By Utpal Borpujari
Twenty-one years ago, in 1983, a young Sudhir Mishra had written a screenplay that remains arguably the best-ever satire on the socio-politics of the Indian urbanscape in Hindi cinema, even the whole of Indian cinema. Directed by Kundan Shah, that film was Jaane Bhi Do Yaaron, a cult classic that needs no detailing to anyone familiar remotely with Indian cinema. Thirteen years later, in 1996, Mishra came up with Iss Raat Ki Subah Nahin, a mostly-grim-sometimes-funny thriller that was described as ahead of its time.
Why recalling these two movies is important here is because after another 15 years, Mishra explores in his latest film, Yeh Saali Zindagi, a subject that has a world somewhat similar to that of IRKSN, though the time and milieu changes. And the treatment to the subject has glimpses of his brilliance as a writer that had come through JBDY. Of course, JBDY is a classic, and to repeat that level of excellence in writing would be virtually impossible, even for Mishra.
But like in JBDY, the characters in YSZ too are full of flesh and blood – and quirks – sometimes almost making the viewing experience surrealistic. To give an example, even each of the henchmen of Kuldeep (Arunodoy Singh, in a layered and completely unrestrained performance that was required for the character of a small time hoodlum from Old Delhi who wants to do a big job before quitting and settling down with his viciously-charming wife and kid) have what it takes to make them memorable, and are not just mere bystanders crowding the background as it happens in most Hindi films.
YSZ’s plotline is simple, almost a one-liner. Without divulging the plot, one can just summarise it by saying it is two love stories entangled towards a common end in the backdrop of violence and intrigue that binds two disparate strata of the society. These strata beyond the surface difference, are basically the same in their viciousness and lack of value of human lives and emotions when it comes to chasing the moolah. Here in this world, everyone is a crook, and only the degree of their crookedness varies. If some can kill at the drop of a hat, others like club-singer Priti (Chitrangada Singh, in an assured performance that re-emphasises her Hazaron Khwahishen Aisi brilliance) give glimpses of their grey sides in the face of adversity (like when she takes the finger print of the body of her ‘brother-like’ partner when pushed to the wall).
Mishra’s characters, in fact, are as colourful in their greyness as they were in IRKSN, even as each of them have their own ‘normal’ selves that make them part of the crowd when they are not in their elements. We see such people – the men and women in YSZ – on the streets of Delhi everyday.
Irrfan Khan as Arun, the chartered accountant to an unscrupulous businessman Mehta (a delightful Saurabh Shukla) is in his usual elements, making his sophisticated-crook-with-an-inscrutable-lover’s-heart look utterly plausible. And Aditi Rao Hyderi, despite her sophisticated looks that sometimes look out of sync with the character of Shanti, the firebrand girl from the bye lanes of Old Delhi who hates-‘n’-loves her husband Kuldeep, gives a finely layered performance that contrasts her demure widowed aunt’s role in Dilli 6 and does justice to her acting qualities that were first seen in the Tamil film Sringaram.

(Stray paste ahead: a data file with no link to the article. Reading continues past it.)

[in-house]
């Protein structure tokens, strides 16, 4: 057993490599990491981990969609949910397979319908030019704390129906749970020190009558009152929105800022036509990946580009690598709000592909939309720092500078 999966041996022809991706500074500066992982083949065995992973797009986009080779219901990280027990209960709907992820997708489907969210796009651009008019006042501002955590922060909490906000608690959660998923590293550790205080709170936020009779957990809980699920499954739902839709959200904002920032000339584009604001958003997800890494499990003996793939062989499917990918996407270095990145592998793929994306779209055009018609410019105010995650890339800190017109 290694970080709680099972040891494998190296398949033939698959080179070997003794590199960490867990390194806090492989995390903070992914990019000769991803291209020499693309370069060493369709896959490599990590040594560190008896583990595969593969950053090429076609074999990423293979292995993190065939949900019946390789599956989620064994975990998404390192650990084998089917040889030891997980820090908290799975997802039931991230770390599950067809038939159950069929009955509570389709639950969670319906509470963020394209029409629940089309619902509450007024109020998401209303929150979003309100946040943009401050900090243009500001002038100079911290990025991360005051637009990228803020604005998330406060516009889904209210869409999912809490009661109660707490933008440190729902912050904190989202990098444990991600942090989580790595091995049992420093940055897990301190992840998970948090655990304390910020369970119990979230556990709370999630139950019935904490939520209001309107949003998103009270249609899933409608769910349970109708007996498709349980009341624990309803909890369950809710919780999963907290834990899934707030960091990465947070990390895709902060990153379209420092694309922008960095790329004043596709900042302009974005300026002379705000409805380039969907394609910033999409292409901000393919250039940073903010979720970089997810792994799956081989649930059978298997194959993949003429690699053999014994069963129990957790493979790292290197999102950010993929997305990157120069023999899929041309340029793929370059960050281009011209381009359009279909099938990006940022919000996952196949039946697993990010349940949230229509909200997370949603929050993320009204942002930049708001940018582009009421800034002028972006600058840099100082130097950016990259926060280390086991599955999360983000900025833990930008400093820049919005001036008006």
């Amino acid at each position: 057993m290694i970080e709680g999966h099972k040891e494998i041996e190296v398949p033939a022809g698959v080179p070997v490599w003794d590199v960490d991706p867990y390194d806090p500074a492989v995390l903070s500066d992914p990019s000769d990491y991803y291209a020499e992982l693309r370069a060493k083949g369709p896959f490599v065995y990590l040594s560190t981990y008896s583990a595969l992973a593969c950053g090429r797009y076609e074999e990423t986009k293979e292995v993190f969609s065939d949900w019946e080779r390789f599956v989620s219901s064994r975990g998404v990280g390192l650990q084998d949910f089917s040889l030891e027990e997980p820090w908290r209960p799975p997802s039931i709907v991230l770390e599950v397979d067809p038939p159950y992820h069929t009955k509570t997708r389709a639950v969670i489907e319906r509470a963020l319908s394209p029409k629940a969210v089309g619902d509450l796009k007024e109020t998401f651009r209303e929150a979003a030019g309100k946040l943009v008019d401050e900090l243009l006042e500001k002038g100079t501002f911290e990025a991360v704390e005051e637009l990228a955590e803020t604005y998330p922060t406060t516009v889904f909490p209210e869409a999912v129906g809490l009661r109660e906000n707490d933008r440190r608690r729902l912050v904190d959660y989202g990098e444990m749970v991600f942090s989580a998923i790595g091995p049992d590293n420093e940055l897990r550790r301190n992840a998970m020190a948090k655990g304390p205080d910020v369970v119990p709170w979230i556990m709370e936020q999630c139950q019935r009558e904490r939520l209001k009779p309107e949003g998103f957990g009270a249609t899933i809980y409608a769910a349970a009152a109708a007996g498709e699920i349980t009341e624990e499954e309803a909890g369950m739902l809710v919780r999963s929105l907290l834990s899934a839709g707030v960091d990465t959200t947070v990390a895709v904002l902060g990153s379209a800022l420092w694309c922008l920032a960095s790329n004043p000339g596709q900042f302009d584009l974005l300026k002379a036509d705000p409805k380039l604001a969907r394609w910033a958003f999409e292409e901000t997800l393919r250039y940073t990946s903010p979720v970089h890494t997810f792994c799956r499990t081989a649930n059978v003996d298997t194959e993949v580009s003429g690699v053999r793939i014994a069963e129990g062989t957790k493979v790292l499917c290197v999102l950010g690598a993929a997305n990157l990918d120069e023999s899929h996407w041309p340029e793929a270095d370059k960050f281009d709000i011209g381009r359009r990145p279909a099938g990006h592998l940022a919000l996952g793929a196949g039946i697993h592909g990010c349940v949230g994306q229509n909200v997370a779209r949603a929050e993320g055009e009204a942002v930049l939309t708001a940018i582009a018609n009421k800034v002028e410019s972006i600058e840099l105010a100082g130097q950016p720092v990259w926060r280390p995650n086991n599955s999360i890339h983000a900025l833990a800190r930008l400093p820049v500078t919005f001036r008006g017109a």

The film begins on a slightly clumsy note with the director choosing to go for a lengthy introductory phase – including a slightly irritating decision to introduce each character and location (in the latter repeatedly for even the same location) through ‘supers’ on the screen. But the fast pacing of the narrative and a screenplay that dares the viewer to be on a constant alert to catch every little quirky facet of the characters without resorting to any other gimmick comes as the saving grace along with some intelligent editing. Indeed, the real strength of YSZ lies in the intelligently-layered writing and characterizations and the witty dialogues that reflect the Delhi street lingo (courtesy Manu Rishi of Oye Lucky, Lucky Oye! & Phas Gaya Re Obama fame). A big downside of the film, however, is the loud background score which sometimes jars. Mishra’s ensemble casting for the film, like in IRKSN, is impeccable, with the talented-but-seldom-seen Prashant Narayanan giving a particularly wonderful performance.
YSZ is a film that is not for the brain dead, and it is on this count that the film might suffer in a nation where no-brainers often score at the Box Office. It’s a moody film like most of Mishra’s films have been, but the director has also strived to move away from his earlier narrative style towards a more restless treatment. It is here that YSZ fits the bill as a likely sequel to IRKSN, time and space updated.
(Published on http://www.dearcinema.com, 04-02-2011)